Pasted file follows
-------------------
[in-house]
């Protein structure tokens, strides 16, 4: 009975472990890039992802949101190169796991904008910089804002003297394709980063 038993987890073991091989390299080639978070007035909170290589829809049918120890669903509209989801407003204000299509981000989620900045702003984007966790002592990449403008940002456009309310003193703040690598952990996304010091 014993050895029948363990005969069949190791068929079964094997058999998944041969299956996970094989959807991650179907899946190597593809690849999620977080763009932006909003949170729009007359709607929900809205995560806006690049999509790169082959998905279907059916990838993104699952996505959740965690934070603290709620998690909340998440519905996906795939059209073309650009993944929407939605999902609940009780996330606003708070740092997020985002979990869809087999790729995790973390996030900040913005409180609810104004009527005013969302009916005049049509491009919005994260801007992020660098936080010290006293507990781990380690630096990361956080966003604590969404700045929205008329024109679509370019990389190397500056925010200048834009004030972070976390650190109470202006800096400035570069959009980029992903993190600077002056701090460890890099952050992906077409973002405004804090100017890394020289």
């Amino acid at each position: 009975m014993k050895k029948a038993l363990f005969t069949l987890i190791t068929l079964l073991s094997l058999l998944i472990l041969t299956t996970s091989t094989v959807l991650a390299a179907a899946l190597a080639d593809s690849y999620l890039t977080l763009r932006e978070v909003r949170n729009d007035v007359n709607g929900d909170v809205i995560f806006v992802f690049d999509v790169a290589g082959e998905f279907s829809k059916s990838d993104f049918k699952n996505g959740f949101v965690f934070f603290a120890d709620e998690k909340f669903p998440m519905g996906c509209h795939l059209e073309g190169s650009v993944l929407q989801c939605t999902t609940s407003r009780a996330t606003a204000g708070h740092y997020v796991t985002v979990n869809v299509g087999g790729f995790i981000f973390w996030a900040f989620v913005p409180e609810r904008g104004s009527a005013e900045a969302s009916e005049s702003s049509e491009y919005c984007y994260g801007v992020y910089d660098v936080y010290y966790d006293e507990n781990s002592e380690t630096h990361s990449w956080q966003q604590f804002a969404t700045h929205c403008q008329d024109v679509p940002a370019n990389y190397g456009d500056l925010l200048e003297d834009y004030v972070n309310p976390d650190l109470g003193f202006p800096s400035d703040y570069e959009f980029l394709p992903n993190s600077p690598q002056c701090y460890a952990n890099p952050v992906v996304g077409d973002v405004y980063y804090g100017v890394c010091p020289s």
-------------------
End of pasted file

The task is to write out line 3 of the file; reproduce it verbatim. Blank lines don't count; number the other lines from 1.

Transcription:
């Amino acid at each position: 009975m014993k050895k029948a038993l363990f005969t069949l987890i190791t068929l079964l073991s094997l058999l998944i472990l041969t299956t996970s091989t094989v959807l991650a390299a179907a899946l190597a080639d593809s690849y999620l890039t977080l763009r932006e978070v909003r949170n729009d007035v007359n709607g929900d909170v809205i995560f806006v992802f690049d999509v790169a290589g082959e998905f279907s829809k059916s990838d993104f049918k699952n996505g959740f949101v965690f934070f603290a120890d709620e998690k909340f669903p998440m519905g996906c509209h795939l059209e073309g190169s650009v993944l929407q989801c939605t999902t609940s407003r009780a996330t606003a204000g708070h740092y997020v796991t985002v979990n869809v299509g087999g790729f995790i981000f973390w996030a900040f989620v913005p409180e609810r904008g104004s009527a005013e900045a969302s009916e005049s702003s049509e491009y919005c984007y994260g801007v992020y910089d660098v936080y010290y966790d006293e507990n781990s002592e380690t630096h990361s990449w956080q966003q604590f804002a969404t700045h929205c403008q008329d024109v679509p940002a370019n990389y190397g456009d500056l925010l200048e003297d834009y004030v972070n309310p976390d650190l109470g003193f202006p800096s400035d703040y570069e959009f980029l394709p992903n993190s600077p690598q002056c701090y460890a952990n890099p952050v992906v996304g077409d973002v405004y980063y804090g100017v890394c010091p020289s």